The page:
Book Review: Counter Culture, by David Platt
David Platt. Counter Culture: A Compassionate Call to Counter Culture in a World of Poverty, Same-Sex Marriage, Racism, Sex Slavery, Immigration, Abortion, Persecution, Orphans, and Pornography. Carol Stream, IL: Tyndale House, 288 pps. $19.99.
David Platt is concerned. Anyone who has known of this man and his passionate message will be unsurprised by that statement, but the precise shape of David Platt’s concern in this book may come as something of a surprise to some.
Nevertheless, in Counter Culture, Platt is presenting a more comprehensive and defined approach to the gospel passion he has demonstrated in his previous writings, including Radical. In his new book, he maintains a very clear focus on the gospel, while raising his concern for the lack of zeal among many young Christians—though not exclusively, young evangelicals—when it comes to an array of social issues that are directly addressed in Scripture and therefore directly answerable to the claims of Christ.
As Platt writes: “On popular issues like poverty and slavery, where Christians are likely to be applauded for our social action, we are quick to stand up and speak out. Yet on controversial issues like homosexuality and abortion, where Christians are likely to be criticized for our involvement, we are content to sit down and stay quiet.” In this book, David Platt decidedly does not sit down and stay quiet. He addresses an array of concerns ranging from poverty and sex slavery to same-sex marriage, racism, pornography, and immigration. Along the way, he also deals with persecution, orphans, and abortion.
In his most popular book thus far, Radical, Platt both described and fueled a passionate Christianity, driven by the gospel, that has seized his heart and that he wants desperately to see communicated to others—especially to the vast numbers of younger evangelicals who were drawn to him and to his message. And many were.
Because of this, it’s important that Counter Culture pulls no punches. It presents a very direct biblical examination of each of the issues. In every case, Platt argues directly from Scripture and from the strongest resources for Christian moral argument. His cause is moral, but his grounding is consistently biblical and theological.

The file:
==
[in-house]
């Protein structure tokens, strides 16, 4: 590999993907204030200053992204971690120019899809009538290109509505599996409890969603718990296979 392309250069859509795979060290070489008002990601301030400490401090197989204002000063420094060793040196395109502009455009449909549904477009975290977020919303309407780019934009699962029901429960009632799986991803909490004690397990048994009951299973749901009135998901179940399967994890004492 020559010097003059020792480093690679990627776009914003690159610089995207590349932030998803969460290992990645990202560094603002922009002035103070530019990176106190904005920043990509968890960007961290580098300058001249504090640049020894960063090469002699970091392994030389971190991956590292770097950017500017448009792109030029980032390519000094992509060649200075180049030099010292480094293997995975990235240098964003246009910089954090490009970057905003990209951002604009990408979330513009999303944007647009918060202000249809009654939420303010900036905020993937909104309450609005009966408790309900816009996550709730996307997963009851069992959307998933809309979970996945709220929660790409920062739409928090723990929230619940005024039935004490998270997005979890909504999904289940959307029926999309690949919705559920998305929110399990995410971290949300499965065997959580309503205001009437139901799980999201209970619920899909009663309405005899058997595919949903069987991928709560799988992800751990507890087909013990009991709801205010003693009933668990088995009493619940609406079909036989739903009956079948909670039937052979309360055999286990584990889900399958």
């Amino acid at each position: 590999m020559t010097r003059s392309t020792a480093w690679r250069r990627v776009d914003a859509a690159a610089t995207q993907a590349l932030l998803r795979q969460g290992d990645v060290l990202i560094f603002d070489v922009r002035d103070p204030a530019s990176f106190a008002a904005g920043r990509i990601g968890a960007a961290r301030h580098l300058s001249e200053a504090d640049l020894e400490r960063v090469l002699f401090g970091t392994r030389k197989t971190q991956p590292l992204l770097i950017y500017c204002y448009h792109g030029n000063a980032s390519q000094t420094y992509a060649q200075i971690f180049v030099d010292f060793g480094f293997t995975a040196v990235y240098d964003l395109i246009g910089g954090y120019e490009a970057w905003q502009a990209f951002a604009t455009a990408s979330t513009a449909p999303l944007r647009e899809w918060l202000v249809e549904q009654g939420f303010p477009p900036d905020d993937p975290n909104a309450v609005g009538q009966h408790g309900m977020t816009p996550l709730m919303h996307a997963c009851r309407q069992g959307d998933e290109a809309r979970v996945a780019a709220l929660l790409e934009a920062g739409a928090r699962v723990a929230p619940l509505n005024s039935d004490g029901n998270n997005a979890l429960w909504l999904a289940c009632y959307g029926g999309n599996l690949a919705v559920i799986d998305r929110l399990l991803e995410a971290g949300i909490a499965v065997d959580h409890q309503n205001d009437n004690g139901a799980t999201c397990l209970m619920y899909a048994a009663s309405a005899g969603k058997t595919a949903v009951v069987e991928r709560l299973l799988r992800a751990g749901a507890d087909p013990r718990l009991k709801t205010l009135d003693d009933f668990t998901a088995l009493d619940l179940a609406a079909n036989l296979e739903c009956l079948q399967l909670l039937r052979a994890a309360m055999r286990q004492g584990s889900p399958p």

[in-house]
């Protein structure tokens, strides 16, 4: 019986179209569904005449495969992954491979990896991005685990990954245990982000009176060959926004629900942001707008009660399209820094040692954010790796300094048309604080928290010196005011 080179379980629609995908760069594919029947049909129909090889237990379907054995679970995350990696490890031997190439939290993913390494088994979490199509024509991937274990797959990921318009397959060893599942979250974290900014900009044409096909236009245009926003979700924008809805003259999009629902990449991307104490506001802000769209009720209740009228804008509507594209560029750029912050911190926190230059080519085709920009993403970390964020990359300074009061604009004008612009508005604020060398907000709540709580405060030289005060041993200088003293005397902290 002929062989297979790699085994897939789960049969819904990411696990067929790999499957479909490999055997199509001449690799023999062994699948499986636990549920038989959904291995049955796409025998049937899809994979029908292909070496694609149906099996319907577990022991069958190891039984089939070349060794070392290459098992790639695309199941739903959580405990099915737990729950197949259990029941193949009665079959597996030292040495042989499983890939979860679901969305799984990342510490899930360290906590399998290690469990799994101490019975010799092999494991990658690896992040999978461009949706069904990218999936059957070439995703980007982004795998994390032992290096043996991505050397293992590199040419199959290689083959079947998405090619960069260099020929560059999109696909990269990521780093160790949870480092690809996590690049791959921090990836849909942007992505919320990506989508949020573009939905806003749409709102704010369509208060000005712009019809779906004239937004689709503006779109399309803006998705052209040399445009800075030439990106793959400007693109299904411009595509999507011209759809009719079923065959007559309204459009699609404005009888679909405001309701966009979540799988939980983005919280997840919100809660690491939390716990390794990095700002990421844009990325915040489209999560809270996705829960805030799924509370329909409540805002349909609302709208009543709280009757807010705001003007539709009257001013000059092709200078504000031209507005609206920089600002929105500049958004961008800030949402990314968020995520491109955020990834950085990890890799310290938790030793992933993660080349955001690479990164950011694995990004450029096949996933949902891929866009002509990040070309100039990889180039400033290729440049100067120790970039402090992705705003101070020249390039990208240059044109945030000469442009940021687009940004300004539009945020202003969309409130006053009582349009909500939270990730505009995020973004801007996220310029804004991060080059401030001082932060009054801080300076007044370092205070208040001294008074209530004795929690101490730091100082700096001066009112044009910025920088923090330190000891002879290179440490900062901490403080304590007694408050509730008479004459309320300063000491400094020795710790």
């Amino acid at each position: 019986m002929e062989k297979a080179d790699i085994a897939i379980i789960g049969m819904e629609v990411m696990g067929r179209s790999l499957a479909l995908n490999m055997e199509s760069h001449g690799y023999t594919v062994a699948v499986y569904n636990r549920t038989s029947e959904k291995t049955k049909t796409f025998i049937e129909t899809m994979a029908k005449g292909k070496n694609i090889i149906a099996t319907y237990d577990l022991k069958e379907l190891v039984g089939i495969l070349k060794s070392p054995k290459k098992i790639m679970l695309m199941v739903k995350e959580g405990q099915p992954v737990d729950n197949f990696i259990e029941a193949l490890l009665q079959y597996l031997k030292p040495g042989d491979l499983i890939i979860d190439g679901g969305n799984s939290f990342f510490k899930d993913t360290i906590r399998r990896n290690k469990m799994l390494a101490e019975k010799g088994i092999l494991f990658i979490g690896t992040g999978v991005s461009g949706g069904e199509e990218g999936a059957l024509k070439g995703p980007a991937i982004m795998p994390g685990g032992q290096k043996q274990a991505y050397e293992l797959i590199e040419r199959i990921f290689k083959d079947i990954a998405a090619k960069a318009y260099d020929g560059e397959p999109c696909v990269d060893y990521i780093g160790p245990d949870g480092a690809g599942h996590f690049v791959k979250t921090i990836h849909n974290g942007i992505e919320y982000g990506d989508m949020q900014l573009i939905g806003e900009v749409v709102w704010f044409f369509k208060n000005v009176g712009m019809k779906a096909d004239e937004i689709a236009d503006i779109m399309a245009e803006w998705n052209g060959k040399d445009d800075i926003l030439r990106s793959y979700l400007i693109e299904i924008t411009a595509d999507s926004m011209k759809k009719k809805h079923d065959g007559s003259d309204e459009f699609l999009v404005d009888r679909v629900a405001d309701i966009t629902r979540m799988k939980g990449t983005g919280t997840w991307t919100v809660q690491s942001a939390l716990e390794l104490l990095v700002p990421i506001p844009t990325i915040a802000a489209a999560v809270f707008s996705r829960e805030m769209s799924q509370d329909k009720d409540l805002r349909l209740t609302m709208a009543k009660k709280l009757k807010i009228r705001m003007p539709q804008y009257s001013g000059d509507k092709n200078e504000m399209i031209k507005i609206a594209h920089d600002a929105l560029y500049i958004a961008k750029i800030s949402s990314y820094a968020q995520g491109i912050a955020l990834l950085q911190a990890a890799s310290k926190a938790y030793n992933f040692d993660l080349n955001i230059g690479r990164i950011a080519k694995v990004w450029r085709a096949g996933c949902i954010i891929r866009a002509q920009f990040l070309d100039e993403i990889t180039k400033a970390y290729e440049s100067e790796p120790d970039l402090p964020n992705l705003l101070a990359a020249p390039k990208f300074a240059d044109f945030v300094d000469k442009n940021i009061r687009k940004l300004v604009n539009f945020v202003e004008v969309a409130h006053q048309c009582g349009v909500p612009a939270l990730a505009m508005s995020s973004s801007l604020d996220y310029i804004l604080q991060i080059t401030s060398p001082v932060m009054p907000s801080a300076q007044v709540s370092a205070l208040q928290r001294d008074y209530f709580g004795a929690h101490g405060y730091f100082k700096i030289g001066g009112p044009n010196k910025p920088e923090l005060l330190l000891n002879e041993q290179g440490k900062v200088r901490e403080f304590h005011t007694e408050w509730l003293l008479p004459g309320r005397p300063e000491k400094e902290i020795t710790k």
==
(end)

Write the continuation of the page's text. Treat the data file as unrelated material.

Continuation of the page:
On every page, it is evident that Platt has worked through these issues more than the average evangelical pastor. First, Platt discusses them in ways that demonstrate his own personal struggle to define the scope of these issues, including the unavoidable heartbreak once one understands the exact scale of humanity involved. Second, his approach is distinctive in that he allows no escape where Scripture allows no escape. In that sense, this new book is even more profoundly countercultural than its title might suggest.
The issues Platt addresses range across so many concerns that summary is quite difficult. He is particularly moving when writing about abortion and sex slavery, and he understands that a common concern for the gospel must drive all gospel-minded people to understand that these issues, though heartbreaking, are not issues Christians can avoid in terms of both personal and public engagement. In this sense, one of David Platt’s greatest gifts in this book is to share his own model of public engagement—a model that is honest, humble, winsome, and deeply convictional.
Readers of the book may be frustrated by the fact that the issues cannot be simply laid out in a series of considerations as if each is commensurate with the other. In some cases, clear remedies in the culture might be available, at least to ameliorate the effects of sin. In other cases, it becomes increasingly difficult to know what faithful Christians might do, but Platt does not allow for an easy escapism. Instead, he calls for a simple lifestyle, for identifying with those trapped in systems of injustice, and seeking to use all means possible to liberate our neighbors from poverty, oppression, enslavement to lust, and greed. Importantly, he also offers a chapter on religious liberty, understanding that the very real threat to religious liberty experienced in this generation is likely a sign of even greater challenges to come. To Platt’s credit, he understands that these challenges are not only tied to our freedom to publicly engage issue, but, far more importantly, our ability to teach, preach, take, and share the gospel.
The gospel is where David Platt begins the book and where I will end this review. While far too many authors that are most attractive to younger evangelicals use the word gospel in a very vague and generalized sense—a sense in which an impetus for evangelism and missions can quickly be transformed into mere cultural change—David Platt is very specific about what the gospel is. As he defines it, the gospel is “the good news that the just and gracious Creator of the universe has looked upon hopelessly sinful men and women and has sent his Son, Jesus Christ, God in the flesh, to bear his wrath against sin on the cross and to show his power over sin and the resurrection, so that everyone who turns from their sin and themselves and trusts in Jesus as Savior and Lord will be reconciled to God forever.”
That is a refreshingly clear articulation of the gospel of Jesus Christ, the gospel that David Platt is so passionate to see shared with all the peoples of the earth. We can only be thankful that in his new role as president of the International Mission Board of the Southern Baptist Convention, his followers may be transformed, by God’s grace, into a mighty force for missions like the world has never seen. That, even more than the wisdom contained in this book , would represent the most threatening counter-culture the world has ever seen.